SJB: I really think all of these accounts have value. Ideally, scholars give us a clear sense of the history and the context of the events. But other, more personal accounts give us a sense of how the topics we’re interested in as scholars are perceived in the real world, for lack of a better term. This is why I included so many different kinds of texts in Spaniards in Mauthausen: because the way people remember the past is colored by fiction, nonfiction, films, memoirs, even social media. When we look at these different materials alongside one another, it’s important to sort the invention from what we can corroborate as truthful, but those more commercial accounts can lend nuance to what might otherwise be a dry reporting of the facts. So, when I look a popular novel or a Twitter account that deals with the Spaniards in Mauthausen alongside a more academic text about the topic, I’m getting two sides of the story that often complement each other. This is how history comes to life, how it grabs people’s attention, and we can’t simply discount these popular works because they might not be wholly accurate. I’d hope that once someone gets interested in a topic like the Spaniards in Mauthausen from one source, they’d seek out another book or film to learn more. Eventually, perhaps they’ll land on a more academic source, but not at the expense of reading these rich and fascinating survivor stories.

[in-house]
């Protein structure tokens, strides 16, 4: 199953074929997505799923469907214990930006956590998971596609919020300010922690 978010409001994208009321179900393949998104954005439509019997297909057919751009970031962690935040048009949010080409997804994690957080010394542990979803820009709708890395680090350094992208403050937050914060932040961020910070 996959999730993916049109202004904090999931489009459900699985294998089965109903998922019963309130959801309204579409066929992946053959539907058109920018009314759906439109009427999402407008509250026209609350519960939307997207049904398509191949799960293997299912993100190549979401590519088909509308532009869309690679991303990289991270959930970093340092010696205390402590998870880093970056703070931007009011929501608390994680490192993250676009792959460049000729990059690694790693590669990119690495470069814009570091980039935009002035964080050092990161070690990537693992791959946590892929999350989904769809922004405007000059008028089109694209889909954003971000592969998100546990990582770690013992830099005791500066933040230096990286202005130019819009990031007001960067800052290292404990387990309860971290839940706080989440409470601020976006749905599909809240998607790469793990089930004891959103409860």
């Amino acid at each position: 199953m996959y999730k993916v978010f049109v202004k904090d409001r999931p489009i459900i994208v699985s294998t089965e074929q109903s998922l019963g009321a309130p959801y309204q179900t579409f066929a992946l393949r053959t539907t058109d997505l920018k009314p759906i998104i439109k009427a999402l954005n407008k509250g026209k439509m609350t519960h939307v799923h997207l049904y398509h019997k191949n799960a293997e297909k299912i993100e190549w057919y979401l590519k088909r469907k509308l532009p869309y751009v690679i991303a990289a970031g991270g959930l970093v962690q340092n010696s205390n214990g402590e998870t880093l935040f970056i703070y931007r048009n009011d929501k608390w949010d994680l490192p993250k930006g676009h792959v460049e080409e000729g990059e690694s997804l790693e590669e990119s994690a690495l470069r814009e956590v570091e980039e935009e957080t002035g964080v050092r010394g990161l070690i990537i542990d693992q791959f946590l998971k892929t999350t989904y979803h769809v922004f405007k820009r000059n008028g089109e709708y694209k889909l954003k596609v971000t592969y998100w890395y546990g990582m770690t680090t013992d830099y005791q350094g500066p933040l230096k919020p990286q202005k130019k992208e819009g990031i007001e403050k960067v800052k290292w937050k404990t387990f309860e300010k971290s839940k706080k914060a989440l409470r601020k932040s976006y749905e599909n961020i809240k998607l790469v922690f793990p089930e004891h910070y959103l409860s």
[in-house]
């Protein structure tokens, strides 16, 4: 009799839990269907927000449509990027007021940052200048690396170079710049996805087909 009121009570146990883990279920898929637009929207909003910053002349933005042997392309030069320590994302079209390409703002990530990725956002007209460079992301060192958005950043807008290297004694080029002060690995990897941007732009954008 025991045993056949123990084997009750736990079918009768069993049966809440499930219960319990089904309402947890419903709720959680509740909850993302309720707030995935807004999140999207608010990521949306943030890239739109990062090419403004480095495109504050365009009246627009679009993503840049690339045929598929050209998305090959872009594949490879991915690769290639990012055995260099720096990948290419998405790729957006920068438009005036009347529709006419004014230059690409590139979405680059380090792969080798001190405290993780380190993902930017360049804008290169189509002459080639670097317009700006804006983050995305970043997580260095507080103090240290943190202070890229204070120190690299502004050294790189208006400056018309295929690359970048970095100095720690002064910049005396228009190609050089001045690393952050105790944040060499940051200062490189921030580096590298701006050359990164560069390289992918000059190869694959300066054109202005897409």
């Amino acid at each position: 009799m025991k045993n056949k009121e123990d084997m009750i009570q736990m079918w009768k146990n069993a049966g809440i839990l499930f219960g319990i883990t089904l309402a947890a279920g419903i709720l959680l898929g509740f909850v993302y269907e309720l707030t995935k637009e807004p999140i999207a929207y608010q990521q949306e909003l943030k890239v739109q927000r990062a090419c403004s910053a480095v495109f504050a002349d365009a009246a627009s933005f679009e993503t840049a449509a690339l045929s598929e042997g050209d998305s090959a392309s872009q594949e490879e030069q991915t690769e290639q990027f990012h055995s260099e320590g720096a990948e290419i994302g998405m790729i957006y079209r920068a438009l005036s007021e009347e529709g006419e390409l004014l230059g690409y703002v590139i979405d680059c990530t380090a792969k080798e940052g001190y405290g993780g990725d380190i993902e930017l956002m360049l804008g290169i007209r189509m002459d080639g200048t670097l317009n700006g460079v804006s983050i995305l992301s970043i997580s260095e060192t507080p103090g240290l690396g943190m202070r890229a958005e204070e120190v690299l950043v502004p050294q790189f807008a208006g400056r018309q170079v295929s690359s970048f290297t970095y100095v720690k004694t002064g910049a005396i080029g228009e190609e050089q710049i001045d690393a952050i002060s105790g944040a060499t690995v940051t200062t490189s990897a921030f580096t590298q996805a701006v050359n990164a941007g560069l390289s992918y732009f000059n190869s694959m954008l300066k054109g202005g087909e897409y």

Spaniards in Mauthausen front cover

Sebastiaan Faber teaches at Oberlin College.